Fifty miles north of what is now Edinburgh and nearly 2,000 years ago, the Roman empire’s Twentieth Legion began to build a fort near the River Tay. By Roman standards, it was unremarkable, despite its 20-hectare size and earthworks several metres thick. It boasted a forge, hospital and granaries, but lacked baths and aqueducts — perhaps because it was abandoned just a few years after construction started, as the Romans began to pull out of Scotland. They left behind a curious treasure: 10 tons of nails, nearly a million of the things.
The nail hoard was discovered in 1960 in a four-metre-deep pit covered by two metres of gravel. The outer nails had rusted into a protective shell, leaving the inner nails in good condition. There were so many that archaeologists were somewhat at a loss as to what to do with them all. Many of the nails were sold off as souvenirs to help fund the excavation, some as sets of five in commemorative boxes. It seems a little disrespectful today, but as the head of the dig, Sir Ian Richmond, commented, “Even if a set were sent to every museum on earth there would still be many tons left over.”
Why had the Romans buried a million nails? The likely explanation is that the withdrawal was rushed, and they didn’t want the local Caledonians getting their hands on 10 tons of weapon-grade iron. The Romans buried the nails so deep that they would not be discovered for almost two millennia.
Later civilisations would value the skilled blacksmith’s labour in a nail even more than the raw material. As Roma Agrawal explains in her new delightful book Nuts and Bolts, early 17th-century Virginians would sometimes burn down their homes if they were planning to relocate. This was an attempt to recover the valuable nails, which could be reused after sifting the ashes. The idea that one might burn down an entire house just to reclaim the nails underlines how scarce, costly and valuable the simple-seeming technology was.
The high price of nails at the time was partly because Britain had banned the export of precious nails to its colonies. The arguments about industrial policy and national security that now rage over silicon-chip-fabrication technology were relevant to the nail-making trade four centuries ago.
That all seems strange today, when nails are so cheap that few people even think to wonder how they got that way. The economist Daniel Sichel asks that question in a research paper published a couple of years ago, drawing on data ranging from the 18th-century accounts of Greenwich Hospital to wholesale nail prices in 19th-century Philadelphia.
His headline finding is that the real price of nails was broadly unchanged through the 18th century, fell by 90 per cent between the late 1700s and mid-1900s, and has been rising ever since, partly because of the cost of raw materials, and perhaps because modern nails are more complex and customised than they used to be. And as Sichel points out, the price of “installed nails” remains incredibly cheap, thanks to the invention of the nail gun.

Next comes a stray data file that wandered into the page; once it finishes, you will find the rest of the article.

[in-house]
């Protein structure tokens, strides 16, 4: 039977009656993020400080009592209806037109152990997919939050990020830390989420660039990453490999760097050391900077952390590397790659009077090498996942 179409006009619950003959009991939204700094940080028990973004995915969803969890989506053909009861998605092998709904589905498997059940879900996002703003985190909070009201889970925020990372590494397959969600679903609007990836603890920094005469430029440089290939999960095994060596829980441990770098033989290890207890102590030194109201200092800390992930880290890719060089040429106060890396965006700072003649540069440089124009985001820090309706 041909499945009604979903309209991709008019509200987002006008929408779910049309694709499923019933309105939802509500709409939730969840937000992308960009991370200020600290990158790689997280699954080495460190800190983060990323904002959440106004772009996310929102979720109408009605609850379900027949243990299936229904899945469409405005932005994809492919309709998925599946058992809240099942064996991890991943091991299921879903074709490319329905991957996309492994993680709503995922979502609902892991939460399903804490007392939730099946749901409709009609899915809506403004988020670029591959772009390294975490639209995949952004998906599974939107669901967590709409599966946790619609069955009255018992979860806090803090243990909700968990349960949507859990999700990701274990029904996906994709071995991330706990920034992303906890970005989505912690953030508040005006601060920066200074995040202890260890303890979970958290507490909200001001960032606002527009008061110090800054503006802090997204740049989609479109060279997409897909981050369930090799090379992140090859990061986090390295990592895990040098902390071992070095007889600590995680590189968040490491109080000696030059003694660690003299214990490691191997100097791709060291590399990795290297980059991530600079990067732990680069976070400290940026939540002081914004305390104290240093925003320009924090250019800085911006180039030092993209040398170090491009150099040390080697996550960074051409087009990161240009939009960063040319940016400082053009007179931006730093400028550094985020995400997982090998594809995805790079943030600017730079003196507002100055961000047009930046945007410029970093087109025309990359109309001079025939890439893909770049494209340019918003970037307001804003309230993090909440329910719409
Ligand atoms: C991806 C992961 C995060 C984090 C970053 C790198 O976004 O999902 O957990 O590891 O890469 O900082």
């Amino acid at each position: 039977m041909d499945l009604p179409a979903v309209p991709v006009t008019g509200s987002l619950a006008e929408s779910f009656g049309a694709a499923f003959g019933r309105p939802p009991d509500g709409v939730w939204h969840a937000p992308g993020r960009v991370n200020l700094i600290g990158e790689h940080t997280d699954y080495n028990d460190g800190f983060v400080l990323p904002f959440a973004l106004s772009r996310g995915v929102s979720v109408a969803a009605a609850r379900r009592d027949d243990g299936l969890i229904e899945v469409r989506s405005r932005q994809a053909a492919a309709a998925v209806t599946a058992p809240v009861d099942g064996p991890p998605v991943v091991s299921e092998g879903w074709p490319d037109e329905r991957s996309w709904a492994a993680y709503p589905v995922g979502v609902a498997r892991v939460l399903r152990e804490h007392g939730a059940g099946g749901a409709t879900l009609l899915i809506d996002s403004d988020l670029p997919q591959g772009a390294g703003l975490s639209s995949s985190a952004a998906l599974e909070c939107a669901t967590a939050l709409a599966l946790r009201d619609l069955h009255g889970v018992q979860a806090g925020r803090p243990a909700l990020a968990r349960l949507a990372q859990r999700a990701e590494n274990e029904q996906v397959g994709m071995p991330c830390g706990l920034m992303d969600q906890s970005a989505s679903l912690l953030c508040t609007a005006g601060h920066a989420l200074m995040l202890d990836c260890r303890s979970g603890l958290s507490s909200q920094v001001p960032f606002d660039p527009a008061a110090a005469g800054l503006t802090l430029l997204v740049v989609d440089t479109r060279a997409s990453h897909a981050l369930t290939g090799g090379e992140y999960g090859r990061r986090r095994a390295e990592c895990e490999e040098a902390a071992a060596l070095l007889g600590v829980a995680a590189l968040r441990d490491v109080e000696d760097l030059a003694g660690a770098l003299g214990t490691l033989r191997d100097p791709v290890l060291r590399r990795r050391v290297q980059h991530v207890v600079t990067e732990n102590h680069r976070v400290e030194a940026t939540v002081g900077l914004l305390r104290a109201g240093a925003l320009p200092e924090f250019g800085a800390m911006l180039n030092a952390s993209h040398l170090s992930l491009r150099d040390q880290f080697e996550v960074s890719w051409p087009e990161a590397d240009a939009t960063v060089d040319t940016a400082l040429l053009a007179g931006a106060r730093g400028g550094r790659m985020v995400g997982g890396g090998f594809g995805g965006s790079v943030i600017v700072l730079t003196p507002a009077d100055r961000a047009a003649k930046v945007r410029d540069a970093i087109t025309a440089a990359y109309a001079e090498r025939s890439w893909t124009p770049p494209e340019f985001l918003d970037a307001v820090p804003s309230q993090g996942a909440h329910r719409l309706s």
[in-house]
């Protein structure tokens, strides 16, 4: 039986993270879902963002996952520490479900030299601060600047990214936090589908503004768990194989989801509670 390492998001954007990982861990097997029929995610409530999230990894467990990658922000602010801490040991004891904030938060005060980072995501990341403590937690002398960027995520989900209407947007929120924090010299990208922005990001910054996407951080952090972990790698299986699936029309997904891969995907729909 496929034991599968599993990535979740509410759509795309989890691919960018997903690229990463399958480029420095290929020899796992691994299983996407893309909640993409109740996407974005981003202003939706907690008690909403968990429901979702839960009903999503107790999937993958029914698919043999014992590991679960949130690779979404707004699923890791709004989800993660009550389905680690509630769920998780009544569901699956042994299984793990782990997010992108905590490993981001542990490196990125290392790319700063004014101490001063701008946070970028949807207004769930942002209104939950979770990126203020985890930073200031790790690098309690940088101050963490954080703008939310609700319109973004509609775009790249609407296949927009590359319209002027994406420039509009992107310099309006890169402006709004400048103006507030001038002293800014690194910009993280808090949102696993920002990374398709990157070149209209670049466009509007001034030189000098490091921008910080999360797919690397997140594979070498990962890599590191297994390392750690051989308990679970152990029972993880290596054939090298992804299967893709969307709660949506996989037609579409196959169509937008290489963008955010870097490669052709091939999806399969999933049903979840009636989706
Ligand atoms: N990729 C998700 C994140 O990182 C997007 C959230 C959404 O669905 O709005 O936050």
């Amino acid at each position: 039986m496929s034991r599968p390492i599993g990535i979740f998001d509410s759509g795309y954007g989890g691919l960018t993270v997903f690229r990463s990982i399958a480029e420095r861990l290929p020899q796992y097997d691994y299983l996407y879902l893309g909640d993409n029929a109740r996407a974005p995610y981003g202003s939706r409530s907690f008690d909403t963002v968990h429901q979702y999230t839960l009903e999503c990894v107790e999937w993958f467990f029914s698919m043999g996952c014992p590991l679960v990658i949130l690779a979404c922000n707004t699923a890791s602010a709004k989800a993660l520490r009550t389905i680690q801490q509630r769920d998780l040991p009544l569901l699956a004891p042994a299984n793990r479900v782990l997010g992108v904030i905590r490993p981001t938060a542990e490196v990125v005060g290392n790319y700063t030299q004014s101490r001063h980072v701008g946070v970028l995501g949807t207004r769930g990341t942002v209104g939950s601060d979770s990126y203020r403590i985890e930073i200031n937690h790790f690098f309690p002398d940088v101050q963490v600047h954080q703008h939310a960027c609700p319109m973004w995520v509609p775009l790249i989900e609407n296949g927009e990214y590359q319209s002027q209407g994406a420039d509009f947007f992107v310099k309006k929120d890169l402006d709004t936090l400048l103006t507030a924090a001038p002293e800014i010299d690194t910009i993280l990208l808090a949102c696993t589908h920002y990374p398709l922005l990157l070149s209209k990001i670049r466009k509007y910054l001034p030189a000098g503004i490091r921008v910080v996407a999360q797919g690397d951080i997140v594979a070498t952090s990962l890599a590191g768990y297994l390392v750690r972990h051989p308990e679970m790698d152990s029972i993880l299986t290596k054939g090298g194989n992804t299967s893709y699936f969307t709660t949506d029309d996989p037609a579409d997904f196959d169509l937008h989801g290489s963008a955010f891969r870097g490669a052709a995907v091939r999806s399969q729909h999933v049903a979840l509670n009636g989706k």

Why did prices fall so much after the late 1700s? One explanation comes from a foundational text of economics, Adam Smith’s The Wealth of Nations, which described the huge productivity of a then-modern pin factory, thanks to the specialisation of the manufacturing process. “One man draws out the wire, another straights it, a third cuts it, a fourth points it, a fifth grinds it at the top for receiving the head”. This production process was hundreds of times more efficient than one person working alone.
Whether Smith himself had really seen such a factory is now a controversial question, but the underlying point is not. The division of labour and the growing automation of the process delivered cheaper pins and, no doubt, cheaper nails too. Sichel agrees: although the falling price of nails was driven partly by cheaper iron and cheaper energy, most of the credit goes to nail manufacturers who simply found more efficient ways to turn steel into nails.
Nails themselves have changed over the years, but Sichel studied them because they haven’t changed much. Roman lamps and Roman chariots are very different from LED strips and sports cars, but Roman nails are still clearly nails. It would be absurd to try to track the changing price of sports cars since 1695, but to ask the same question of nails makes perfect sense.
As Agrawal’s book explains, there is an endless fascination in everyday objects such as springs, wheels and nails, from the physics behind them to simple practical tips. (I did not know, until I read the book, that nails often bend not because I whack them too hard but because I don’t whack them hard enough.)
I make no apology for being obsessed by a particular feature of these objects: their price. I am an economist, after all. After writing two books about the history of inventions, one thing I’ve learnt is that while it is the enchantingly sophisticated technologies that get all the hype, it’s the cheap technologies that change the world. The Gutenberg printing press transformed civilisation not by changing the nature of writing but by changing its cost — and it would have achieved little without a parallel collapse in the price of surfaces to write on, thanks to an often-overlooked technology called paper. Solar panels had a few niche uses until they became cheap; now they are transforming the global energy system.
A Roman nail and a modern nail have a similar form, but a radically different price. That alone is why one was a closely guarded treasure and the other is a disposable puncture hazard.
Written for and first published in the Financial Times on 16 June 2023.
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